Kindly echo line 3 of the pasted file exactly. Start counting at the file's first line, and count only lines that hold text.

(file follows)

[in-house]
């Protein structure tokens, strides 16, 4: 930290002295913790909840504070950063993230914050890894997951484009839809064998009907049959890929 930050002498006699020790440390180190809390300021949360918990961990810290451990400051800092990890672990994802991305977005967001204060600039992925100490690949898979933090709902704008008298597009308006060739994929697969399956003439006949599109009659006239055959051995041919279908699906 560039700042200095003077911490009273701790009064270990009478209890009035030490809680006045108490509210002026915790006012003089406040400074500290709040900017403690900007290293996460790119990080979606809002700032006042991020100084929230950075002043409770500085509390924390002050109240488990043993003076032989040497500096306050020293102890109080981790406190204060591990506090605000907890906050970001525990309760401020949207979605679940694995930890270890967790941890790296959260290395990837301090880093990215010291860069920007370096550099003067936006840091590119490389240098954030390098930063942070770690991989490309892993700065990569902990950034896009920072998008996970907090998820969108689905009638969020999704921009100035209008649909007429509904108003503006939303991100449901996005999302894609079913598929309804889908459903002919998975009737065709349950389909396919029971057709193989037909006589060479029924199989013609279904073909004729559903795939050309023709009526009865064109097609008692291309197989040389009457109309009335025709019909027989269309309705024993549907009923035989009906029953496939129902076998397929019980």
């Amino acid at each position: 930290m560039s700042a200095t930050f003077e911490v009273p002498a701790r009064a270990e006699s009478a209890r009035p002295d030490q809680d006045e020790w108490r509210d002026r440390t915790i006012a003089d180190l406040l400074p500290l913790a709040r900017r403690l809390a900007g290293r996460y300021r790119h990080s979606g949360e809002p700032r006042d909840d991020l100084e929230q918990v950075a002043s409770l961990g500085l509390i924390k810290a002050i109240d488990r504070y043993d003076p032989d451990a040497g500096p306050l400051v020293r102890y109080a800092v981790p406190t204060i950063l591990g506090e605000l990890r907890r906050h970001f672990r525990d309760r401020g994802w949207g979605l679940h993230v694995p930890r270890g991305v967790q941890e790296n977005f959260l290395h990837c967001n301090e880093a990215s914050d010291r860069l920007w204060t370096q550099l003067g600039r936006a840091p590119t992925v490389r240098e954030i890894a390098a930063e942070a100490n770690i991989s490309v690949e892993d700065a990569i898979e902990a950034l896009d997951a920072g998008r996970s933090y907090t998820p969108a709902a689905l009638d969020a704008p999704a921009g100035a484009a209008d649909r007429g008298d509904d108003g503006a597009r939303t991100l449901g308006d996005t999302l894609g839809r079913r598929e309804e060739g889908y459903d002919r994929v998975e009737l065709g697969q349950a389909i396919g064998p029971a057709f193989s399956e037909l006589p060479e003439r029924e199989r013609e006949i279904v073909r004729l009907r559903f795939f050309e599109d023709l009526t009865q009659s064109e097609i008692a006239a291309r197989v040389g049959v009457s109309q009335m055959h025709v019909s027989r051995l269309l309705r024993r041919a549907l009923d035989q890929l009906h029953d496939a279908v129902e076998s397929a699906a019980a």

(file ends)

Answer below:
């Amino acid at each position: 930290m560039s700042a200095t930050f003077e911490v009273p002498a701790r009064a270990e006699s009478a209890r009035p002295d030490q809680d006045e020790w108490r509210d002026r440390t915790i006012a003089d180190l406040l400074p500290l913790a709040r900017r403690l809390a900007g290293r996460y300021r790119h990080s979606g949360e809002p700032r006042d909840d991020l100084e929230q918990v950075a002043s409770l961990g500085l509390i924390k810290a002050i109240d488990r504070y043993d003076p032989d451990a040497g500096p306050l400051v020293r102890y109080a800092v981790p406190t204060i950063l591990g506090e605000l990890r907890r906050h970001f672990r525990d309760r401020g994802w949207g979605l679940h993230v694995p930890r270890g991305v967790q941890e790296n977005f959260l290395h990837c967001n301090e880093a990215s914050d010291r860069l920007w204060t370096q550099l003067g600039r936006a840091p590119t992925v490389r240098e954030i890894a390098a930063e942070a100490n770690i991989s490309v690949e892993d700065a990569i898979e902990a950034l896009d997951a920072g998008r996970s933090y907090t998820p969108a709902a689905l009638d969020a704008p999704a921009g100035a484009a209008d649909r007429g008298d509904d108003g503006a597009r939303t991100l449901g308006d996005t999302l894609g839809r079913r598929e309804e060739g889908y459903d002919r994929v998975e009737l065709g697969q349950a389909i396919g064998p029971a057709f193989s399956e037909l006589p060479e003439r029924e199989r013609e006949i279904v073909r004729l009907r559903f795939f050309e599109d023709l009526t009865q009659s064109e097609i008692a006239a291309r197989v040389g049959v009457s109309q009335m055959h025709v019909s027989r051995l269309l309705r024993r041919a549907l009923d035989q890929l009906h029953d496939a279908v129902e076998s397929a699906a019980a």